A letter to myself, one year after our diagnosis

This is a repost. I deleted the old one because I couldn’t get the formatting to work. I’m a sub-par mommy blogger, you guys. 

Henry, fresh outta the womb. So plump, fuzzy, and pink -- just like a little piglet.

Henry, fresh outta the womb. So plump, fuzzy, and pink — just like a little piglet.

 

One year ago, on November 7th, I thought my life was over.

I remember that day in bits and pieces — but the pieces I do remember are sharp. We had gone in for an anatomy scan, to learn the baby’s sex. We bided our time in the waiting room with the other mothers, giddy, debating the different reasons why we thought it would be a boy or a girl. We made bets. We shook on them. I can’t remember any of them now.

The nurse called us in and Lou carried June back into the ultrasound room. It was dark and cool. The nurse squirted some goo on my belly and our son popped up on the TV screen. In high-definition, no less. We all stared, in awe, while the tech took measurements. Every so often I’d blurt out, Do you see that? That’s his face! Do you see his little face? Is that a penis? That’s a penis right there, right? Pretty sure that’s a penis. Definitely a penis, I said, trying to get the ultrasound tech to check the sex.

And then the doctor walked in. Shook our hands. Stared at the screen intently and sighed. And then. And then. The most agonizing moment of my life. Had the doctor burst through the door and roundhouse kicked me in the neck, I could not have been more stunned. And hurt.

 

Our son, he told us, had a defect called Spina Bifida. Something was wrong. Something had not formed properly. Fluid on the brain. Malformation. No cerebellum. Increase of stillbirth by a factor of five. Prematurity. C-section. Clubbed feet. We don’t know. We don’t know. There’s no way of knowing. Over and over, the bad news just kept coming. It crashed over us. By the end of his spiel, I almost couldn’t breathe.

I didn’t want to terminate, per se — but I definitely wanted to be un-pregnant. Somehow. I bit my tongue, almost asking can I try again? Can I get a do-over? Can we fix this? Simultaneously, I seethed at the staff, smoldering with a protective fury. Just dare mention termination to me, I thought, just try. I felt like jumping off the table, ready to fight anyone who would suggest I abort — but at the same time feeling weak and wanting immediately to be done being pregnant. To have this go away. I remember feeling weighted down, weak and hot, sweaty and starting to shake, hopelessly trapped because I couldn’t run from the “problem” — the “problem” was inside of me. It was inescapable. Inevitable. I felt doomed.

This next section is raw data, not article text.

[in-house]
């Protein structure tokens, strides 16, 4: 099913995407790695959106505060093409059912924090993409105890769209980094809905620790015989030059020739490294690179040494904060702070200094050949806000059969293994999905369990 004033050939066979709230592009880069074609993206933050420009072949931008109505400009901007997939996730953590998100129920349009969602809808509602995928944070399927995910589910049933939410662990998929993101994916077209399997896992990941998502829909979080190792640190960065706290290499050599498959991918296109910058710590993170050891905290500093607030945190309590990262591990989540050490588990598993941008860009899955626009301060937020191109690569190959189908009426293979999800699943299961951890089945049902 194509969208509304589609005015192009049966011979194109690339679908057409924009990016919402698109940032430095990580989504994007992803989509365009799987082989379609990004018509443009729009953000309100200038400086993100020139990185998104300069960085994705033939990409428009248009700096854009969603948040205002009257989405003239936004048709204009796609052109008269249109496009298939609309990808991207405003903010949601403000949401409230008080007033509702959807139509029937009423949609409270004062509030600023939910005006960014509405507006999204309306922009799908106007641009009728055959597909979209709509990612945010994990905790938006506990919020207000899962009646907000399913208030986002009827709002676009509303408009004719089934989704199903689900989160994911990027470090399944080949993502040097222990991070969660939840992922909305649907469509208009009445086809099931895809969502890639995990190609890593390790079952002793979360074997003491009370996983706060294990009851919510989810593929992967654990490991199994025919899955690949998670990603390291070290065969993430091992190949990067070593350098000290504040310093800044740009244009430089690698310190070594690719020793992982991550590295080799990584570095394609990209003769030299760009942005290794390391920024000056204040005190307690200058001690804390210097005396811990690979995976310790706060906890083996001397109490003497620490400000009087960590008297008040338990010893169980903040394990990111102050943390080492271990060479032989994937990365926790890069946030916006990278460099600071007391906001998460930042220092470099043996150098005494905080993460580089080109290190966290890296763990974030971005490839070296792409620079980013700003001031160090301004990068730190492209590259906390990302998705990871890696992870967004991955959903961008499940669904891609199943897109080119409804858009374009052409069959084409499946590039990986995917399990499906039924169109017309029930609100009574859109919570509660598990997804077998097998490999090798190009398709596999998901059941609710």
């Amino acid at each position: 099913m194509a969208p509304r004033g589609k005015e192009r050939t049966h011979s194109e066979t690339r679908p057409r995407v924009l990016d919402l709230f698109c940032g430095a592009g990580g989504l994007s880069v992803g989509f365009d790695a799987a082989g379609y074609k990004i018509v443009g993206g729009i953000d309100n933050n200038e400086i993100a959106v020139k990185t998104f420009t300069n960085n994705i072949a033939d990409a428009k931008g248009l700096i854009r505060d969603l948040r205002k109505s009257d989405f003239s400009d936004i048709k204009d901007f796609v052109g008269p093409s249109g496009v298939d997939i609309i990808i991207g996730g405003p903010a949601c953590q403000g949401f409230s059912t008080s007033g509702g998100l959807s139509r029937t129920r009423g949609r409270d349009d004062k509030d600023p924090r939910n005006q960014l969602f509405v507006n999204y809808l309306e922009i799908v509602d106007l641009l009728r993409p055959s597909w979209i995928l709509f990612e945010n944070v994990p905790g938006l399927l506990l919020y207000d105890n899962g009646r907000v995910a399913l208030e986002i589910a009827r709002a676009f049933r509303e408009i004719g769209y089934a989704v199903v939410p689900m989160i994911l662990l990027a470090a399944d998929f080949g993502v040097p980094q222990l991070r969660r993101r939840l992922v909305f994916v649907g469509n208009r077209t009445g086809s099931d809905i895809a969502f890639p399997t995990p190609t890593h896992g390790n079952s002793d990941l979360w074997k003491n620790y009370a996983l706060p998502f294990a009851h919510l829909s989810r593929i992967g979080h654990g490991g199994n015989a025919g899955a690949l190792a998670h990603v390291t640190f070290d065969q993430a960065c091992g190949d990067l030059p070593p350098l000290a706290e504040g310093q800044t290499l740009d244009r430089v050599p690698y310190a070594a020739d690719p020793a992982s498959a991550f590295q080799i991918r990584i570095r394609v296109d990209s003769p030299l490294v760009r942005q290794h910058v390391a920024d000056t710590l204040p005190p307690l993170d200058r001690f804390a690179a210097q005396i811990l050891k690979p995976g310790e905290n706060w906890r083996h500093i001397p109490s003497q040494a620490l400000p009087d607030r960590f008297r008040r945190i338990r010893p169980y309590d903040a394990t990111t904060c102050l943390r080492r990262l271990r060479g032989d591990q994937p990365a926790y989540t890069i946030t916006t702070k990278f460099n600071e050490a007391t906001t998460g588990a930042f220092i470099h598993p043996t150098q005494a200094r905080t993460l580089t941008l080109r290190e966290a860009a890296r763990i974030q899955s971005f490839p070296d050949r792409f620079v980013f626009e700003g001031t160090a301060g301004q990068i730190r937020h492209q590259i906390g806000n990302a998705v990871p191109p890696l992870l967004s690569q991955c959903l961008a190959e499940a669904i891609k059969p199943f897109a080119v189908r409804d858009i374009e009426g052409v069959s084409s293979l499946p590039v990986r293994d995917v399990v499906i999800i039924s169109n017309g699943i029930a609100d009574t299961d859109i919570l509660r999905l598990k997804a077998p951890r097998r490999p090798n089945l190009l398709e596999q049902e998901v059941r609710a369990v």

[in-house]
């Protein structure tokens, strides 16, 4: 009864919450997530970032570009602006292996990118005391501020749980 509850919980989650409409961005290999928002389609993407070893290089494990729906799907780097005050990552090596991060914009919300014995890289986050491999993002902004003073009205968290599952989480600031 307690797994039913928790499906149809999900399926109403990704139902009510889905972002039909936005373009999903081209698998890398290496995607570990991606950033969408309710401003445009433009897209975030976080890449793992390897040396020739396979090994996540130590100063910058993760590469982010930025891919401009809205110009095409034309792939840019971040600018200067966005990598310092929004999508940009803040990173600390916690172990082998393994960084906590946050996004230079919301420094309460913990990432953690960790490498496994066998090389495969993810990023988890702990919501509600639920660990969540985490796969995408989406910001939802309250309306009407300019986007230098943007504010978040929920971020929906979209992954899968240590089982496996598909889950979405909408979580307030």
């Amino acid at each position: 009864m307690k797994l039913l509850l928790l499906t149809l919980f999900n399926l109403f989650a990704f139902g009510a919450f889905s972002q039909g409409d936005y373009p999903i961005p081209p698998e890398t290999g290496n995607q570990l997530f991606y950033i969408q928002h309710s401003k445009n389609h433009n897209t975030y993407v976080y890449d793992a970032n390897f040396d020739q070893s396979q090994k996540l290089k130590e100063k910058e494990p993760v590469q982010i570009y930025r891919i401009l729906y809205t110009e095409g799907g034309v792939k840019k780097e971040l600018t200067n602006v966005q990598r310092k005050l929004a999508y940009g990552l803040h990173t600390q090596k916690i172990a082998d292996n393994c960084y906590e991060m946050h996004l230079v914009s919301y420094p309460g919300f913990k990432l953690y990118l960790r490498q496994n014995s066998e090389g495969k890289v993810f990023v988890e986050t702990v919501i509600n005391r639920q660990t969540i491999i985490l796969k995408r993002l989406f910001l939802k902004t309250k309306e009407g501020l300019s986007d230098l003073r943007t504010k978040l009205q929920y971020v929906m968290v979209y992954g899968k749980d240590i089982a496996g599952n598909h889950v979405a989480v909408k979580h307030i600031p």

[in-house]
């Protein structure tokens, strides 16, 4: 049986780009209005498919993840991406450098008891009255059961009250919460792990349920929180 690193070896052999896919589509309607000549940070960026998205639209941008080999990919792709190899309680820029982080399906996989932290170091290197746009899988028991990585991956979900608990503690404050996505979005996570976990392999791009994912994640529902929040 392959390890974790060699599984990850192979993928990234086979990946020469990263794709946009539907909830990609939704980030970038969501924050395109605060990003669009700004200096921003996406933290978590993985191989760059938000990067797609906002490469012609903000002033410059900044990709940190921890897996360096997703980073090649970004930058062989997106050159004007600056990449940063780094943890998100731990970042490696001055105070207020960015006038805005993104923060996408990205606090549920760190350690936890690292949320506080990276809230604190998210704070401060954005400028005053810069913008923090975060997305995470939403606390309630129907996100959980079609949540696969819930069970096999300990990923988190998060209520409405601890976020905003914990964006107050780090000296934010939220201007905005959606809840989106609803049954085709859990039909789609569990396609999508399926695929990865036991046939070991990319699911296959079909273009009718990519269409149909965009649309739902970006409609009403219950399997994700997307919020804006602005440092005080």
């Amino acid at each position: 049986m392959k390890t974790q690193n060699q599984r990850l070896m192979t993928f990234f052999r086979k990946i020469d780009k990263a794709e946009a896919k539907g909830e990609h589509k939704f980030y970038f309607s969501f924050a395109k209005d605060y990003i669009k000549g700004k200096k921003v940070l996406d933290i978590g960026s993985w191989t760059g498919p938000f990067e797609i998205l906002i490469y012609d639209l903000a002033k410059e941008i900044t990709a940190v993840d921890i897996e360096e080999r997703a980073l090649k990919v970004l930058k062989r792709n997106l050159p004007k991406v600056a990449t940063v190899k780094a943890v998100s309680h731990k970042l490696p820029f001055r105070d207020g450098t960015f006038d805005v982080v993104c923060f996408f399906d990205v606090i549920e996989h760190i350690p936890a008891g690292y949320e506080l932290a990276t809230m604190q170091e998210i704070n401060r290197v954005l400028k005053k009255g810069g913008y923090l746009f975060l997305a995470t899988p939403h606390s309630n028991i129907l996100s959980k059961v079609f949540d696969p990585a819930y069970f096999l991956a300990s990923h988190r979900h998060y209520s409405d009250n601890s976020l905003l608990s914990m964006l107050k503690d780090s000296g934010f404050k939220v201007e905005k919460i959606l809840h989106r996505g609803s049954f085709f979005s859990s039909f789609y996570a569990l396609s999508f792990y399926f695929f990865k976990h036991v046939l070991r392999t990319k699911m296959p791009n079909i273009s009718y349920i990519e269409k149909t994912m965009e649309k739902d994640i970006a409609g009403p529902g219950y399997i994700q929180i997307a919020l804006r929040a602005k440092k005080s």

OMFG I CANNOT HANDLE THE CUTENESS.

OMFG I CANNOT HANDLE THE CUTENESS.

Here’s what I would say to myself if I could go back: Your life is over. It’s over in the best possible way. The life you had is done, and the person you were is dead. And it’s an immeasurable blessing.

You’re stronger now. Words like shunt and hydrocephalus used to cause you physical pain. Now you throw them around like you’re talking about what to cook for dinner. Just the thought of leaving your baby in someone else’s care — a doctor’s, a babysitters — used to set you on edge. Now you have a month in the NICU under your belt, and you have a new confidence and respect for nurses and doctors, because you’ve seen the miracles they can work. You can delegate. Do what you gotta do, you say to them, instead of peppering them with questions and wringing your hands in terror. Instead of crying and thinking I’m supposed to CATHETERIZE a baby? How the hell is that going to happen?, you just do it, like a boss, on the changing table in the bathroom of a Barnes and Noble, and move on with your day. You don’t think to yourself anymore how will I ever possible handle all of this? Because you’ve handled it. You’ve walked through hell already. You’ve survived. You know that there are going to be other “worst days of my life” in the years ahead. But you also know that you have a resovoir of inner strength that is deep and wide, and you’re a fighter.